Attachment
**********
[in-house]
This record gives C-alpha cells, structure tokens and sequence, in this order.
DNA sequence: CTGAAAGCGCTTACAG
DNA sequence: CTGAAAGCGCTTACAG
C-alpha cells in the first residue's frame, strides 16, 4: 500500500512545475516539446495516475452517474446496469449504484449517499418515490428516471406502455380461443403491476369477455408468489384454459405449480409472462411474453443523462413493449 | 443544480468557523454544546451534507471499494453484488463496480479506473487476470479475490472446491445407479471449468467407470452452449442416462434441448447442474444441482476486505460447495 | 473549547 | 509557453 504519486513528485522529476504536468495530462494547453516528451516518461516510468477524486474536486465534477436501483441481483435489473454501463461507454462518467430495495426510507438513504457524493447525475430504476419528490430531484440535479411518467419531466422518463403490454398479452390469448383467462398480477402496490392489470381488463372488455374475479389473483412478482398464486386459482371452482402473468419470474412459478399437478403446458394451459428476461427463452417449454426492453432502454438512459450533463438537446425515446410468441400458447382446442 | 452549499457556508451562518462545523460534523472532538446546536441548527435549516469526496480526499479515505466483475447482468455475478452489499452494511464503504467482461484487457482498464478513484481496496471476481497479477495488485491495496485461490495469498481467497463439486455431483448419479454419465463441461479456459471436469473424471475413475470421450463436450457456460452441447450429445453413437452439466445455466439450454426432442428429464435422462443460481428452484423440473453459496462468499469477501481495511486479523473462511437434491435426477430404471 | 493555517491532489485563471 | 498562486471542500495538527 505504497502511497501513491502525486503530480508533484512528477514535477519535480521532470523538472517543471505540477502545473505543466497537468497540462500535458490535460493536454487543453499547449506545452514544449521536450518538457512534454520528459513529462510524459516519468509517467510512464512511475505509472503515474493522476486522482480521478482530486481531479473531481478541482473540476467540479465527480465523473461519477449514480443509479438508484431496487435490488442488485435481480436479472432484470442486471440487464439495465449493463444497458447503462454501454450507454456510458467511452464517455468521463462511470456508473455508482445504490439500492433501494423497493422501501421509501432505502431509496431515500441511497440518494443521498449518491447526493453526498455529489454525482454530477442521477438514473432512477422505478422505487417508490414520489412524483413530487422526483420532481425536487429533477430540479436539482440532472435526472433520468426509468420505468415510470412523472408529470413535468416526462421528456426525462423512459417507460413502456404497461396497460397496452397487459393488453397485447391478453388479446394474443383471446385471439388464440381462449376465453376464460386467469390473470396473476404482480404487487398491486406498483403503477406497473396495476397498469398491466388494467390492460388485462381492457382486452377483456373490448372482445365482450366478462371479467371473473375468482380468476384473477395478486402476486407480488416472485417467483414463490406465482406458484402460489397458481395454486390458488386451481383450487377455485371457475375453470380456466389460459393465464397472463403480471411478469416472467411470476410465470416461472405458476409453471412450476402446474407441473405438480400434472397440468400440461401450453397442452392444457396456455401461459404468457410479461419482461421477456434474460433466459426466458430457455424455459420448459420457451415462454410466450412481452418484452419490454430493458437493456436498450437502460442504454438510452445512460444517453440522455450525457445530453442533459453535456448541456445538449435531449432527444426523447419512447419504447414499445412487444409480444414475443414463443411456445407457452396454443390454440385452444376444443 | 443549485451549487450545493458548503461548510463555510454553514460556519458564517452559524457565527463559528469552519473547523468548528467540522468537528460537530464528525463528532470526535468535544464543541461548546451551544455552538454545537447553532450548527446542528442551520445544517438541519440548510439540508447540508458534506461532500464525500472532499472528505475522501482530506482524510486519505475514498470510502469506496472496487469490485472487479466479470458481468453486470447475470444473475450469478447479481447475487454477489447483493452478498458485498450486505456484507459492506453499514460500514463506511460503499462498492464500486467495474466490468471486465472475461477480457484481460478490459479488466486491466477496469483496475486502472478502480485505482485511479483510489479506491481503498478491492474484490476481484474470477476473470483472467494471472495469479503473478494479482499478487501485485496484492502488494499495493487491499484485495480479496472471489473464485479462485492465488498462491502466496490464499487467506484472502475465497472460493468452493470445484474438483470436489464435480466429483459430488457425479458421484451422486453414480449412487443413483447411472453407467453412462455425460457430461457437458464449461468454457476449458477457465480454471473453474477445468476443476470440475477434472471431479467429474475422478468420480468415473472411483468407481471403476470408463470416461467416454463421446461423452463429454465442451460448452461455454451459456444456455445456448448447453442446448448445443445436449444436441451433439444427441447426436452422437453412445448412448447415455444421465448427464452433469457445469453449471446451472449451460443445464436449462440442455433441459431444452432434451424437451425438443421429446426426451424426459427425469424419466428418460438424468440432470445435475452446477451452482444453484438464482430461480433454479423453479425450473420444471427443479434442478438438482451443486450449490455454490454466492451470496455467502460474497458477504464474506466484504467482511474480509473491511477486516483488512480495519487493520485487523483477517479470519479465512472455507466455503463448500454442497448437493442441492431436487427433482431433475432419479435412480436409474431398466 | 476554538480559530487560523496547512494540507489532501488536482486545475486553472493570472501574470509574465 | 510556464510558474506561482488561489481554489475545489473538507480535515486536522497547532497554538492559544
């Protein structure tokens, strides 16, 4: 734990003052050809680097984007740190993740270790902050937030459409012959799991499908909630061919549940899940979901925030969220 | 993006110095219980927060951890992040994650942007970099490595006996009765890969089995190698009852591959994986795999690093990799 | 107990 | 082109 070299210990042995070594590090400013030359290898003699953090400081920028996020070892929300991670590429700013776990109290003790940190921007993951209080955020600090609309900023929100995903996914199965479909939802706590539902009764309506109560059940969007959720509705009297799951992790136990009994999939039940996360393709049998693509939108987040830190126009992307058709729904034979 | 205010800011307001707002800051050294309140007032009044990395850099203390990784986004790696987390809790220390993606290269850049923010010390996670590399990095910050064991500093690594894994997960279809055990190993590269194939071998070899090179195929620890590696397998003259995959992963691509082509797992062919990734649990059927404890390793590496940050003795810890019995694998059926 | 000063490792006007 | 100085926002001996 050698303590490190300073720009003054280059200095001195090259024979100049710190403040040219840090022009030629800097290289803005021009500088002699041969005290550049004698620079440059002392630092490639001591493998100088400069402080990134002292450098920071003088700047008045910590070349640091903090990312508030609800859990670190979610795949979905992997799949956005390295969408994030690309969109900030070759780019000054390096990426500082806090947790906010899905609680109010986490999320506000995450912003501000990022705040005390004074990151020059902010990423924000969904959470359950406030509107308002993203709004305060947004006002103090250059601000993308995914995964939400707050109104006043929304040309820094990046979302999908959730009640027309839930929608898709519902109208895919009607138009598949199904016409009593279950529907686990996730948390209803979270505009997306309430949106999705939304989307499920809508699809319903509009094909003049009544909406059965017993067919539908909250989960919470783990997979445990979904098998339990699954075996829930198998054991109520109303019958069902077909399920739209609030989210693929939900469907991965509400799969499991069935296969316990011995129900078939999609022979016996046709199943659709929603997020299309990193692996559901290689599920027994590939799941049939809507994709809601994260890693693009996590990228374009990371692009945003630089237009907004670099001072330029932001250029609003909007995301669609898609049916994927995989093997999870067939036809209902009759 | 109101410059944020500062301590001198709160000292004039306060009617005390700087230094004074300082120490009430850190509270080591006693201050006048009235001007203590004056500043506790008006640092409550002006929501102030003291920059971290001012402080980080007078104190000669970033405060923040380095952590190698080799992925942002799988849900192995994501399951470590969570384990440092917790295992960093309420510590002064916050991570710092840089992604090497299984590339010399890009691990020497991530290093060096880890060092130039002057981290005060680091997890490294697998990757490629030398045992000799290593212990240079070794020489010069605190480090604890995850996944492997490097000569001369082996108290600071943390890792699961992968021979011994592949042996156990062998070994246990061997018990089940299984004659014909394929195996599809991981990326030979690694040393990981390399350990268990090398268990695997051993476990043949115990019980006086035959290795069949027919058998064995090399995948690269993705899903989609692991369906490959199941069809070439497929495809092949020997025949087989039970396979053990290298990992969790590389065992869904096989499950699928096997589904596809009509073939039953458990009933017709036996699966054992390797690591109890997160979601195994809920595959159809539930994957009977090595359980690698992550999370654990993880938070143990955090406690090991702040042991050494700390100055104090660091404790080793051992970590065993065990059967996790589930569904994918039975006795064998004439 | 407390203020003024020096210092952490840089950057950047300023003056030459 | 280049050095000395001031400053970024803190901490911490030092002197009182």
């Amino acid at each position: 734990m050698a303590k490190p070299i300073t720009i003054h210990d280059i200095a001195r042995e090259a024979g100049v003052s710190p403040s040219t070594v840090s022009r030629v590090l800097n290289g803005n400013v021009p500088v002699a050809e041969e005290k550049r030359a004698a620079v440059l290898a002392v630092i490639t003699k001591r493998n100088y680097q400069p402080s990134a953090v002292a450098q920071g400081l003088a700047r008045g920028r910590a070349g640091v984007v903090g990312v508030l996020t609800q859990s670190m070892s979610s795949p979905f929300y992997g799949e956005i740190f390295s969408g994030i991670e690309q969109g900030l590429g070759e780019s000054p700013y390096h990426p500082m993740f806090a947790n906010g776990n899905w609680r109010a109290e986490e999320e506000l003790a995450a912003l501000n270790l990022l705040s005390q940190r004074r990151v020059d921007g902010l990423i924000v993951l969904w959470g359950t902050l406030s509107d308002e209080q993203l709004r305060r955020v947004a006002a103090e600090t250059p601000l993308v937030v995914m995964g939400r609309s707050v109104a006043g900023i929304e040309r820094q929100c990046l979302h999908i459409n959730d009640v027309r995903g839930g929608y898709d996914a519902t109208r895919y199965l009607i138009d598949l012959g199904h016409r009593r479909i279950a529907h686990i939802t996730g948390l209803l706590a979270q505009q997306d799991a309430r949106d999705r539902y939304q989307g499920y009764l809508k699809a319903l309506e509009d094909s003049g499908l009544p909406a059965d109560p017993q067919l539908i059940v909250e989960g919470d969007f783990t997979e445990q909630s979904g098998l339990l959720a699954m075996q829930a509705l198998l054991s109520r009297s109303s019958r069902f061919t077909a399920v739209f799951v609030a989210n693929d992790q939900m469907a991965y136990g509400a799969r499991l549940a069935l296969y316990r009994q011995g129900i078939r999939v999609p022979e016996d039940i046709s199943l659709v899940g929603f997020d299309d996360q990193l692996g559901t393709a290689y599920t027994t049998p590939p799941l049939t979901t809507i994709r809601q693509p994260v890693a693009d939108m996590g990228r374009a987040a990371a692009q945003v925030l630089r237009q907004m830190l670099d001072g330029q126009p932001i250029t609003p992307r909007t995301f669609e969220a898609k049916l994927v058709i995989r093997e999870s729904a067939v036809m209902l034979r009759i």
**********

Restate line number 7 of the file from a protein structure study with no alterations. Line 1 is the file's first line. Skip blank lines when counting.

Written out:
């Amino acid at each position: 734990m050698a303590k490190p070299i300073t720009i003054h210990d280059i200095a001195r042995e090259a024979g100049v003052s710190p403040s040219t070594v840090s022009r030629v590090l800097n290289g803005n400013v021009p500088v002699a050809e041969e005290k550049r030359a004698a620079v440059l290898a002392v630092i490639t003699k001591r493998n100088y680097q400069p402080s990134a953090v002292a450098q920071g400081l003088a700047r008045g920028r910590a070349g640091v984007v903090g990312v508030l996020t609800q859990s670190m070892s979610s795949p979905f929300y992997g799949e956005i740190f390295s969408g994030i991670e690309q969109g900030l590429g070759e780019s000054p700013y390096h990426p500082m993740f806090a947790n906010g776990n899905w609680r109010a109290e986490e999320e506000l003790a995450a912003l501000n270790l990022l705040s005390q940190r004074r990151v020059d921007g902010l990423i924000v993951l969904w959470g359950t902050l406030s509107d308002e209080q993203l709004r305060r955020v947004a006002a103090e600090t250059p601000l993308v937030v995914m995964g939400r609309s707050v109104a006043g900023i929304e040309r820094q929100c990046l979302h999908i459409n959730d009640v027309r995903g839930g929608y898709d996914a519902t109208r895919y199965l009607i138009d598949l012959g199904h016409r009593r479909i279950a529907h686990i939802t996730g948390l209803l706590a979270q505009q997306d799991a309430r949106d999705r539902y939304q989307g499920y009764l809508k699809a319903l309506e509009d094909s003049g499908l009544p909406a059965d109560p017993q067919l539908i059940v909250e989960g919470d969007f783990t997979e445990q909630s979904g098998l339990l959720a699954m075996q829930a509705l198998l054991s109520r009297s109303s019958r069902f061919t077909a399920v739209f799951v609030a989210n693929d992790q939900m469907a991965y136990g509400a799969r499991l549940a069935l296969y316990r009994q011995g129900i078939r999939v999609p022979e016996d039940i046709s199943l659709v899940g929603f997020d299309d996360q990193l692996g559901t393709a290689y599920t027994t049998p590939p799941l049939t979901t809507i994709r809601q693509p994260v890693a693009d939108m996590g990228r374009a987040a990371a692009q945003v925030l630089r237009q907004m830190l670099d001072g330029q126009p932001i250029t609003p992307r909007t995301f669609e969220a898609k049916l994927v058709i995989r093997e999870s729904a067939v036809m209902l034979r009759i």